- You are looking for Wireless, Wireless Settings, or possibly Security.
- There should be an option somewhere on SSID Broadcast or Visibility.
- Make sure this option is set to Off or Disabled, or the box allowing SSID Broadcast or Visibility is not checked. Or there may be an option to Enable Hidden Wireless.
This is basically telling your router to not send out a signal broadcasting it’s SSID (name) to nearby devices. Again though, as with MAC Filtering, it is not a fool-proof security measure, as an experienced hacker can still find a hidden SSID. It’s best to use this step in conjunction with others, like using a VPN and having strong, complex router and Wi-Fi passwords.
Tip #8 – Use WPA Wi-Fi Security Protocols (Not WEP)
This is another tip for older routers that may use the WEP wireless security protocol, which is not the safest. It is a good idea to switch to the newer and more secure WPA protocols.
Here are the steps to do this:
- Log in to your router. This usually means typing in a specific IP address into a browser address bar; it is often 192.168.0.1, 192.168.1.1 or 192.168.1.254 or may be something different. If you don’t know it, it will be on the back of your router somewhere along with the login password.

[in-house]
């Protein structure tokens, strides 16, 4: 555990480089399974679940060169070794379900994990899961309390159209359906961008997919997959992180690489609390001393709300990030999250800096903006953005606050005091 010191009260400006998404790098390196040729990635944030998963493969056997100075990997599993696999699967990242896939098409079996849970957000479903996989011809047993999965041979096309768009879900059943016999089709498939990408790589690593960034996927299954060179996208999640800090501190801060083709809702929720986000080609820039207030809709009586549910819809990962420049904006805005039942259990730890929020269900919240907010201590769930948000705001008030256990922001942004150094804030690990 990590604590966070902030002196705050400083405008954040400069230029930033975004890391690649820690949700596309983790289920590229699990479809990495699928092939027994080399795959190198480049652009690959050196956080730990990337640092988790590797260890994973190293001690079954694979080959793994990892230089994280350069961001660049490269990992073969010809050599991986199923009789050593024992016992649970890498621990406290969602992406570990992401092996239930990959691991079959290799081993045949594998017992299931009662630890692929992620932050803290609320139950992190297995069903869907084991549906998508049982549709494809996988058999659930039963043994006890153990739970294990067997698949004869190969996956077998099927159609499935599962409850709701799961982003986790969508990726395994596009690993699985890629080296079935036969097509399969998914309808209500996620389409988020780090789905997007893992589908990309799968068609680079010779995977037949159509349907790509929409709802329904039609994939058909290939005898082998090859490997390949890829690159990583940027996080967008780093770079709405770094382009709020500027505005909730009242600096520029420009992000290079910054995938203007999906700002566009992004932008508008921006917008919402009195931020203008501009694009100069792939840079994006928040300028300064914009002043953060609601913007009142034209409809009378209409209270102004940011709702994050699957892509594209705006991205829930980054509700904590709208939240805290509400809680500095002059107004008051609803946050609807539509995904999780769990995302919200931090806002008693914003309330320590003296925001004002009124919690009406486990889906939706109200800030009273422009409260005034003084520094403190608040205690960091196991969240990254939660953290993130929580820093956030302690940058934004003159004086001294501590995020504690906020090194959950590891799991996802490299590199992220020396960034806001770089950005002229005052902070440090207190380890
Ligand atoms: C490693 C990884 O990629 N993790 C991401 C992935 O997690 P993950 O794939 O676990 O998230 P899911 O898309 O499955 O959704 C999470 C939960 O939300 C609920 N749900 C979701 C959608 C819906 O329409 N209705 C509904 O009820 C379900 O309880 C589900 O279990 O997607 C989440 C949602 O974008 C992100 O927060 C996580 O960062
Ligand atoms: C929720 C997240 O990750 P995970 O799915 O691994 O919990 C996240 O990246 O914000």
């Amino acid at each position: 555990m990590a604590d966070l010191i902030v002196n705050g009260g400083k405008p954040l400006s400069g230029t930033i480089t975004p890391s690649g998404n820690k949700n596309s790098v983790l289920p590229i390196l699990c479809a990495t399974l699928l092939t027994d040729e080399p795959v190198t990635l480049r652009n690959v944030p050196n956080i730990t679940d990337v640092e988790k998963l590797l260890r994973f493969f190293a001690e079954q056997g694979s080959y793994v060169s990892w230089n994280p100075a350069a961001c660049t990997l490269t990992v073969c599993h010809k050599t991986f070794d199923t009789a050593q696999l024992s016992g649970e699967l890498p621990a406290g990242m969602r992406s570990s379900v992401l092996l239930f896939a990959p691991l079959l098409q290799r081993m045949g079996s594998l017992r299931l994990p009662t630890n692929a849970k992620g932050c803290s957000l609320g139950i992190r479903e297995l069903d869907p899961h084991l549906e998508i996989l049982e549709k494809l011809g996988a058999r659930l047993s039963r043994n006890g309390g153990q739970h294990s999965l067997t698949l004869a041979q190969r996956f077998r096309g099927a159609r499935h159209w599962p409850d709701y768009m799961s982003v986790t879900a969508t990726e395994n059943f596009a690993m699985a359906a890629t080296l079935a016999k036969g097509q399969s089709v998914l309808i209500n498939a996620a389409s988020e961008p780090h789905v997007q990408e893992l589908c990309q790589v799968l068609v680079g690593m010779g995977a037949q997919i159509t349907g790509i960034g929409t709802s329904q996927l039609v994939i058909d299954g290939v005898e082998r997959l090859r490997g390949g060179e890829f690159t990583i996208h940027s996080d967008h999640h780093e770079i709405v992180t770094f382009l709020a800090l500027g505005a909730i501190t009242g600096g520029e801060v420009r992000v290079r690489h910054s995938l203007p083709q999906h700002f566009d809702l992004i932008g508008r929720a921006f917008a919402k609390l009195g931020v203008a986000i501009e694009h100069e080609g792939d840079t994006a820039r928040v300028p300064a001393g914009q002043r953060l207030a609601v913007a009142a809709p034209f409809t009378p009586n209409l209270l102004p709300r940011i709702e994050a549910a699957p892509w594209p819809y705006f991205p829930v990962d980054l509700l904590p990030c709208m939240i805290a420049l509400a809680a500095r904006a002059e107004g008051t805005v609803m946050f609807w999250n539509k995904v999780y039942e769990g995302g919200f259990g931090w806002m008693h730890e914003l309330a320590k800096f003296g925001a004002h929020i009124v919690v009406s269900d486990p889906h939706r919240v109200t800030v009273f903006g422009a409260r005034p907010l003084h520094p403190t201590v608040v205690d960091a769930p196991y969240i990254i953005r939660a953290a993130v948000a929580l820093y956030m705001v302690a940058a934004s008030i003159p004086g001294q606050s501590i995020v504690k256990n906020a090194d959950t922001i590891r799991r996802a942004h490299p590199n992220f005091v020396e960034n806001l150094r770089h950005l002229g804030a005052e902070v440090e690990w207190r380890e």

- Once inside the router, look for “Wireless Settings“, or “Wireless Security“, or something similar.
- If your current encryption mode is set to WEP, try changing it to WPA, WPA2-PSK (AES), or WPA3 protocols.
- These are more secure and harder to hack than the older WEP protocol.
Tip #9 – Keep Your Router Secure if Necessary
On a more general level it may be best to keep your router in a safe hidden location in your house if possible, like secured down in a closet or cupboard. This is perhaps more relevant for businesses than individuals but it is always an option to make sure your router is in a safe secure location if in your situation lots of strangers could have physical access to it.
Also if you change your login and Wi-Fi passwords as mentioned above, you ensure that even if someone does get unauthorized access to your router, the default admin/passwords on the sticker won’t work, as you’ve now set custom ones they won’t be able to guess.
Tip #10 – Use Wired Connections Instead